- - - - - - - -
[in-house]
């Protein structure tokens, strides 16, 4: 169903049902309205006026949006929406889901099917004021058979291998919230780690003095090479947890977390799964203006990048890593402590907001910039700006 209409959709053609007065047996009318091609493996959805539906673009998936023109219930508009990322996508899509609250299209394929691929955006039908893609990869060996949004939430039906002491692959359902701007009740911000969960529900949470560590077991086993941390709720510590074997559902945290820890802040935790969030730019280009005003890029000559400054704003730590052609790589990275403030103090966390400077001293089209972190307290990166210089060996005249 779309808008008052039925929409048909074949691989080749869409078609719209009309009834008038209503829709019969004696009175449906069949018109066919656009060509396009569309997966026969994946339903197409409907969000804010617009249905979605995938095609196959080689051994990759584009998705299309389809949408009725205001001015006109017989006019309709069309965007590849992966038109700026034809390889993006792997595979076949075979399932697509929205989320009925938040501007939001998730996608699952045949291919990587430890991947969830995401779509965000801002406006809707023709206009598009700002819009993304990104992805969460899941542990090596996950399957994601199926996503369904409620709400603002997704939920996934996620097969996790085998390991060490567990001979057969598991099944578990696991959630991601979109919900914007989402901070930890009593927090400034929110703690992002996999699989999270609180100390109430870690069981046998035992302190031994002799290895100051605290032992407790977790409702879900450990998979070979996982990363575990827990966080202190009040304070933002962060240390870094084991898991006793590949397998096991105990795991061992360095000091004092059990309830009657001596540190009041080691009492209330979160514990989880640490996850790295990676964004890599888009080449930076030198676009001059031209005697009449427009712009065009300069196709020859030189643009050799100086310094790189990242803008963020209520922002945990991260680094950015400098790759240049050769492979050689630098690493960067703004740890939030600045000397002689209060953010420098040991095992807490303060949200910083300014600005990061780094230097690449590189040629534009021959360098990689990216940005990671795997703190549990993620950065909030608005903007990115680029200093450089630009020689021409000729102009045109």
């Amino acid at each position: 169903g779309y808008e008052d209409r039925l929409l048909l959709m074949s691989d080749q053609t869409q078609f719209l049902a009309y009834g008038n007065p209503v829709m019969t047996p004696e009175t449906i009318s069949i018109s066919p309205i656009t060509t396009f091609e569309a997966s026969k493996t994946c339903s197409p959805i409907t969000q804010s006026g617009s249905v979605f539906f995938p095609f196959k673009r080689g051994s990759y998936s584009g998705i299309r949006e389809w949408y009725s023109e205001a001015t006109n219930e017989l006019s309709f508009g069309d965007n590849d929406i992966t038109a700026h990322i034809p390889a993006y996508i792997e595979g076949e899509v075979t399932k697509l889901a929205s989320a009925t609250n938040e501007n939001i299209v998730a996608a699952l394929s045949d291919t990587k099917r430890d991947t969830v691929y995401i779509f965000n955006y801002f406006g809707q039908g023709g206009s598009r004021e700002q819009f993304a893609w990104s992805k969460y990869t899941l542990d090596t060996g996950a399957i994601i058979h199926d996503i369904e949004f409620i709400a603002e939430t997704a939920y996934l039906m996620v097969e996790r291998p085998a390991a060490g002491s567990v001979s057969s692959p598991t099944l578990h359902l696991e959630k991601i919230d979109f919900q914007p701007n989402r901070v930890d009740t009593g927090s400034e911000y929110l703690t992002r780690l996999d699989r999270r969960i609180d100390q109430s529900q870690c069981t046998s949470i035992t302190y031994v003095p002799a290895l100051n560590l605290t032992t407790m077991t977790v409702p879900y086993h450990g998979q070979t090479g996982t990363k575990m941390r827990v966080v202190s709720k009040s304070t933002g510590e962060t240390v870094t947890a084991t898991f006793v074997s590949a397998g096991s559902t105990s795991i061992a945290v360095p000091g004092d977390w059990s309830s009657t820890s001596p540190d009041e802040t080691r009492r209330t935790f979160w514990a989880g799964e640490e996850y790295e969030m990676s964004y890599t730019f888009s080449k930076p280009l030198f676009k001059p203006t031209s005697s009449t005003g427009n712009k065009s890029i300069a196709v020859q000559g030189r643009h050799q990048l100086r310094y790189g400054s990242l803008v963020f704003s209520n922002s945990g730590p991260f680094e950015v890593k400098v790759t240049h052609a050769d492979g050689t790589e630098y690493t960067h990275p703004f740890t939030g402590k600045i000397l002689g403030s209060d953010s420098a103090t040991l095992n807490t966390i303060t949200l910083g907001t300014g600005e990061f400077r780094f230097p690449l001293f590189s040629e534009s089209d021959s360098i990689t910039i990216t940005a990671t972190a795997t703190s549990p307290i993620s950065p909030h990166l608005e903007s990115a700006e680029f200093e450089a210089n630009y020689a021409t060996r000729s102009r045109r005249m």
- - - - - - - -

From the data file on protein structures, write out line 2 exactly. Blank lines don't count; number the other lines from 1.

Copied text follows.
């Protein structure tokens, strides 16, 4: 169903049902309205006026949006929406889901099917004021058979291998919230780690003095090479947890977390799964203006990048890593402590907001910039700006 209409959709053609007065047996009318091609493996959805539906673009998936023109219930508009990322996508899509609250299209394929691929955006039908893609990869060996949004939430039906002491692959359902701007009740911000969960529900949470560590077991086993941390709720510590074997559902945290820890802040935790969030730019280009005003890029000559400054704003730590052609790589990275403030103090966390400077001293089209972190307290990166210089060996005249 779309808008008052039925929409048909074949691989080749869409078609719209009309009834008038209503829709019969004696009175449906069949018109066919656009060509396009569309997966026969994946339903197409409907969000804010617009249905979605995938095609196959080689051994990759584009998705299309389809949408009725205001001015006109017989006019309709069309965007590849992966038109700026034809390889993006792997595979076949075979399932697509929205989320009925938040501007939001998730996608699952045949291919990587430890991947969830995401779509965000801002406006809707023709206009598009700002819009993304990104992805969460899941542990090596996950399957994601199926996503369904409620709400603002997704939920996934996620097969996790085998390991060490567990001979057969598991099944578990696991959630991601979109919900914007989402901070930890009593927090400034929110703690992002996999699989999270609180100390109430870690069981046998035992302190031994002799290895100051605290032992407790977790409702879900450990998979070979996982990363575990827990966080202190009040304070933002962060240390870094084991898991006793590949397998096991105990795991061992360095000091004092059990309830009657001596540190009041080691009492209330979160514990989880640490996850790295990676964004890599888009080449930076030198676009001059031209005697009449427009712009065009300069196709020859030189643009050799100086310094790189990242803008963020209520922002945990991260680094950015400098790759240049050769492979050689630098690493960067703004740890939030600045000397002689209060953010420098040991095992807490303060949200910083300014600005990061780094230097690449590189040629534009021959360098990689990216940005990671795997703190549990993620950065909030608005903007990115680029200093450089630009020689021409000729102009045109």